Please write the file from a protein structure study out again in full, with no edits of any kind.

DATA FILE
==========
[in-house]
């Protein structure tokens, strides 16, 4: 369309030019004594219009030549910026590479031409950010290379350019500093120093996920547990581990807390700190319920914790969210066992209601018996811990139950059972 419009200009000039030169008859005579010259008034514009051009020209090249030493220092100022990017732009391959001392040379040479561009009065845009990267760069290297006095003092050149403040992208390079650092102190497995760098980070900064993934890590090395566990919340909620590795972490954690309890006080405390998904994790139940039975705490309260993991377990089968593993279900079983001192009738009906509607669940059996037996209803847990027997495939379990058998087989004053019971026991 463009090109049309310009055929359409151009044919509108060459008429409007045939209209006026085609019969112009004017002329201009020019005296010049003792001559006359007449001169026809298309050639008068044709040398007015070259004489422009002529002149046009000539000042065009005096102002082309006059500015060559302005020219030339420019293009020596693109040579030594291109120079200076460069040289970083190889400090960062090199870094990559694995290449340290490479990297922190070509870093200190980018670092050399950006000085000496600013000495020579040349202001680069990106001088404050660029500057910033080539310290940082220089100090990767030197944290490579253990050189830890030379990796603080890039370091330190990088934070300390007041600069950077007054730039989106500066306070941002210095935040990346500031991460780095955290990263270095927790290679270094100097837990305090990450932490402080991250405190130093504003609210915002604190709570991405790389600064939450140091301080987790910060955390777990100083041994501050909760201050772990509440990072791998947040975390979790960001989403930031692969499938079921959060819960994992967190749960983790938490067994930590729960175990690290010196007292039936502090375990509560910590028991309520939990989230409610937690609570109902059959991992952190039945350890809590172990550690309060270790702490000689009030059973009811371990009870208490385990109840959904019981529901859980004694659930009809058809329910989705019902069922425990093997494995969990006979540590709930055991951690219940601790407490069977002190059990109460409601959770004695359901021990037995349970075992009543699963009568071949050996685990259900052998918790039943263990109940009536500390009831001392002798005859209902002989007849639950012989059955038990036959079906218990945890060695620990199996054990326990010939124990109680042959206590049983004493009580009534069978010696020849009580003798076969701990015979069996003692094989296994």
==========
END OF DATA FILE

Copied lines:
[in-house]
């Protein structure tokens, strides 16, 4: 369309030019004594219009030549910026590479031409950010290379350019500093120093996920547990581990807390700190319920914790969210066992209601018996811990139950059972 419009200009000039030169008859005579010259008034514009051009020209090249030493220092100022990017732009391959001392040379040479561009009065845009990267760069290297006095003092050149403040992208390079650092102190497995760098980070900064993934890590090395566990919340909620590795972490954690309890006080405390998904994790139940039975705490309260993991377990089968593993279900079983001192009738009906509607669940059996037996209803847990027997495939379990058998087989004053019971026991 463009090109049309310009055929359409151009044919509108060459008429409007045939209209006026085609019969112009004017002329201009020019005296010049003792001559006359007449001169026809298309050639008068044709040398007015070259004489422009002529002149046009000539000042065009005096102002082309006059500015060559302005020219030339420019293009020596693109040579030594291109120079200076460069040289970083190889400090960062090199870094990559694995290449340290490479990297922190070509870093200190980018670092050399950006000085000496600013000495020579040349202001680069990106001088404050660029500057910033080539310290940082220089100090990767030197944290490579253990050189830890030379990796603080890039370091330190990088934070300390007041600069950077007054730039989106500066306070941002210095935040990346500031991460780095955290990263270095927790290679270094100097837990305090990450932490402080991250405190130093504003609210915002604190709570991405790389600064939450140091301080987790910060955390777990100083041994501050909760201050772990509440990072791998947040975390979790960001989403930031692969499938079921959060819960994992967190749960983790938490067994930590729960175990690290010196007292039936502090375990509560910590028991309520939990989230409610937690609570109902059959991992952190039945350890809590172990550690309060270790702490000689009030059973009811371990009870208490385990109840959904019981529901859980004694659930009809058809329910989705019902069922425990093997494995969990006979540590709930055991951690219940601790407490069977002190059990109460409601959770004695359901021990037995349970075992009543699963009568071949050996685990259900052998918790039943263990109940009536500390009831001392002798005859209902002989007849639950012989059955038990036959079906218990945890060695620990199996054990326990010939124990109680042959206590049983004493009580009534069978010696020849009580003798076969701990015979069996003692094989296994």